By design, when you add a new user to Ubuntu , the adduser utility creates a brand new home directory for the account usually in the /home/ followed by the username. The default profile for all new users are modeled after the content in /etc/skel directory.

One thing that most people don’t know or don’t care about is that all new users that are created in Ubuntu can read each other’s profile folder by default. User home folders or directories are created with world read/execute permissions, which give everyone rights to read all content in your home directory.

If you’re concern about security, you may want to change the permissions so that no one is able to read the content in your home directory.

You don’t have to do this if you’re not concern about security. You only want to implement this if you want to ensure confidentiality. It may be wise to use in a server environment.

Run the commands below to view your home directory permissions. Replace username with your account name.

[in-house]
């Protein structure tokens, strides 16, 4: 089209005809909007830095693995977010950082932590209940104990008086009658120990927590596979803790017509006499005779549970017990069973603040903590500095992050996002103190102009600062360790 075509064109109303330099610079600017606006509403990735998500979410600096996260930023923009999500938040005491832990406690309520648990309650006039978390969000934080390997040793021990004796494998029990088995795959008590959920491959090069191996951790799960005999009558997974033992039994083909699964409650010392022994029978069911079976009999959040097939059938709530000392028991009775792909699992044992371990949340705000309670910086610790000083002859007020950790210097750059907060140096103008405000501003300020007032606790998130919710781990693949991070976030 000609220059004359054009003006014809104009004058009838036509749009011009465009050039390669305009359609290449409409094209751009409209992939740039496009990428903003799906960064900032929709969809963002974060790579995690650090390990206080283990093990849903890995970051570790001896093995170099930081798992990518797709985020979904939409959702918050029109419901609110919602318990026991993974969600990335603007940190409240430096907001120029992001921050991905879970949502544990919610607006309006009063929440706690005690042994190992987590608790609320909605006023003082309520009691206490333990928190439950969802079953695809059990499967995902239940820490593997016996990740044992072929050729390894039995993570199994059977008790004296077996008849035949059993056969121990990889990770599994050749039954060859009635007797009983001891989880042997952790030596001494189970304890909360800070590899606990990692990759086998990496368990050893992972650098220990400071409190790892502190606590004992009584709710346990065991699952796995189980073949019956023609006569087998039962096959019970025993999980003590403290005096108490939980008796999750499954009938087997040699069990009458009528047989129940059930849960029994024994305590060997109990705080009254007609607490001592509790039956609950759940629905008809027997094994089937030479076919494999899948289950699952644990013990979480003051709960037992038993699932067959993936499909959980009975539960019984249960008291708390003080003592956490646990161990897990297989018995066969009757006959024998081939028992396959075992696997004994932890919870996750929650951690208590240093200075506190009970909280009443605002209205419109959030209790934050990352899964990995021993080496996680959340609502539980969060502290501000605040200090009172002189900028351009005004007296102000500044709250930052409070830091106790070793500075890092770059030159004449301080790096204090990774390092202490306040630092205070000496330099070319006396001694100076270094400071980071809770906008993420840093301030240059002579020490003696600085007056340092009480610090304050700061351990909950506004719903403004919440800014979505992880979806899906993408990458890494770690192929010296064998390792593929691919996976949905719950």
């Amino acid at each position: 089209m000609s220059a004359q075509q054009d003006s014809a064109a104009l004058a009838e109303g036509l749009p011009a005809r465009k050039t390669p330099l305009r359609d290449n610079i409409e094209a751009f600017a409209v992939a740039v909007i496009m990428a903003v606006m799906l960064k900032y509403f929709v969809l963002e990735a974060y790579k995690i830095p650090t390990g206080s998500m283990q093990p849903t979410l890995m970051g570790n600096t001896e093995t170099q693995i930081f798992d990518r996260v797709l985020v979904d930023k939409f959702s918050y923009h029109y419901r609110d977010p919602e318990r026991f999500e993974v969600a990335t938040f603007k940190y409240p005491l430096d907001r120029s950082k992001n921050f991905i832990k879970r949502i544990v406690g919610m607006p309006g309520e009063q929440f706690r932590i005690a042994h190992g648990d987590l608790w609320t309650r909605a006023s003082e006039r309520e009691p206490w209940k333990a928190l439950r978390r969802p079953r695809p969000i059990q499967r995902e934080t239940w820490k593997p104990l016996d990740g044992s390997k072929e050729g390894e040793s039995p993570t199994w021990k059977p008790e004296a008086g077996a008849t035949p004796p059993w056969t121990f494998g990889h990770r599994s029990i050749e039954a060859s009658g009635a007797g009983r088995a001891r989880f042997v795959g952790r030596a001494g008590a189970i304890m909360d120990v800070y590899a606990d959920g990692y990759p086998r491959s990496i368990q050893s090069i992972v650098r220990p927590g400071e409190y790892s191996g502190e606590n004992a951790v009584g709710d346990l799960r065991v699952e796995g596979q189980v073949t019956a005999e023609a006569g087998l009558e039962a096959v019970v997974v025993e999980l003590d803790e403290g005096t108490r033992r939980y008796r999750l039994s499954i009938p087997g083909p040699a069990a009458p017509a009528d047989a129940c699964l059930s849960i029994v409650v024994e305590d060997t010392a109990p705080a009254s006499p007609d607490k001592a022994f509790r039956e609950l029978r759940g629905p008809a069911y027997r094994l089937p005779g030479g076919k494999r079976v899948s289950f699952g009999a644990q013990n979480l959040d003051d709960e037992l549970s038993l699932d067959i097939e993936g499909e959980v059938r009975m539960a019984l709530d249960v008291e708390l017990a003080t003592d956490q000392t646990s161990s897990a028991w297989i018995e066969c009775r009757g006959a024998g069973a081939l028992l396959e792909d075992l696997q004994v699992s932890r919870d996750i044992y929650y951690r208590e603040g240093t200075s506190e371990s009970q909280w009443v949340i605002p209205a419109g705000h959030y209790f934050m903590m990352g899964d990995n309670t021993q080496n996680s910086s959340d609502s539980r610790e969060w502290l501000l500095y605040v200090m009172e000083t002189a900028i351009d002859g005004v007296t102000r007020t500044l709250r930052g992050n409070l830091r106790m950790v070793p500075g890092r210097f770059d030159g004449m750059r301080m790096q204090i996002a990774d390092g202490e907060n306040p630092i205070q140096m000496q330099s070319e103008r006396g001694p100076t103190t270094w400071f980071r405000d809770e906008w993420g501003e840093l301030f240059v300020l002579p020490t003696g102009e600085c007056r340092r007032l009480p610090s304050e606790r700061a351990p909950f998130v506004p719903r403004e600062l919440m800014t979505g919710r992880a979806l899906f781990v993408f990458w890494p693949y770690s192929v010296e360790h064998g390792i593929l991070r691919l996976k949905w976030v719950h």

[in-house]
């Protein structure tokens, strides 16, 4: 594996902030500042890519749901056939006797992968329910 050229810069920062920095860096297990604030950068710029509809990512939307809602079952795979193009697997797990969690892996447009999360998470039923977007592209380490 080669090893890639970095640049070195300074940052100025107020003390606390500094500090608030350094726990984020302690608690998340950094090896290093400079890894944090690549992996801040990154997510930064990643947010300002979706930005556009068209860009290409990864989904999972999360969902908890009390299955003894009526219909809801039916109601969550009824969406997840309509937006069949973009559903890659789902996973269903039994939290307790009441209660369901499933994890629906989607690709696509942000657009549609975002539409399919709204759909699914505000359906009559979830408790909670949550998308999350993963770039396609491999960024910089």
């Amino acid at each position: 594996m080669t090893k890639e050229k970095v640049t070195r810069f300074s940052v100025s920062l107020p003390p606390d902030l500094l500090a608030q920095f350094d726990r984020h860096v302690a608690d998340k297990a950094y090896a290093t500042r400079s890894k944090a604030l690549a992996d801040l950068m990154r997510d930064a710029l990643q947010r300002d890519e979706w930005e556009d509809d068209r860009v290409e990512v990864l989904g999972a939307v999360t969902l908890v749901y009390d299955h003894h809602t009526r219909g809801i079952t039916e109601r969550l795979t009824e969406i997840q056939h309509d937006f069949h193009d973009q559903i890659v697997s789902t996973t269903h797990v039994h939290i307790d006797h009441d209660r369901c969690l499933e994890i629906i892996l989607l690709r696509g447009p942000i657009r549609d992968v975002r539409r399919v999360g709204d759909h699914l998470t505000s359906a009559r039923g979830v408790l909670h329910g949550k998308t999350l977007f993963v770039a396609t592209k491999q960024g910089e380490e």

ls -ld /home/username


If it comes back with the line below, then your profile is world readable. If you use a shared machine, anyone with account will be able to browse and read your content.

drwxr-xr-x 17 richard richard 4096 Sep 21 20:28 /home/richard




To change that so no one is able to view your content, run the commands below. Replace username with your account name.

sudo chmod 0750 /home/username


The commands above to make sure no one is able to view your content. When a user without permissions tries, he/she will get access denied.




To ensure all future users are created without world readable home folder, edit /etc/adduser.conf file and change DIR_MODE to 0750.



Hope this helps.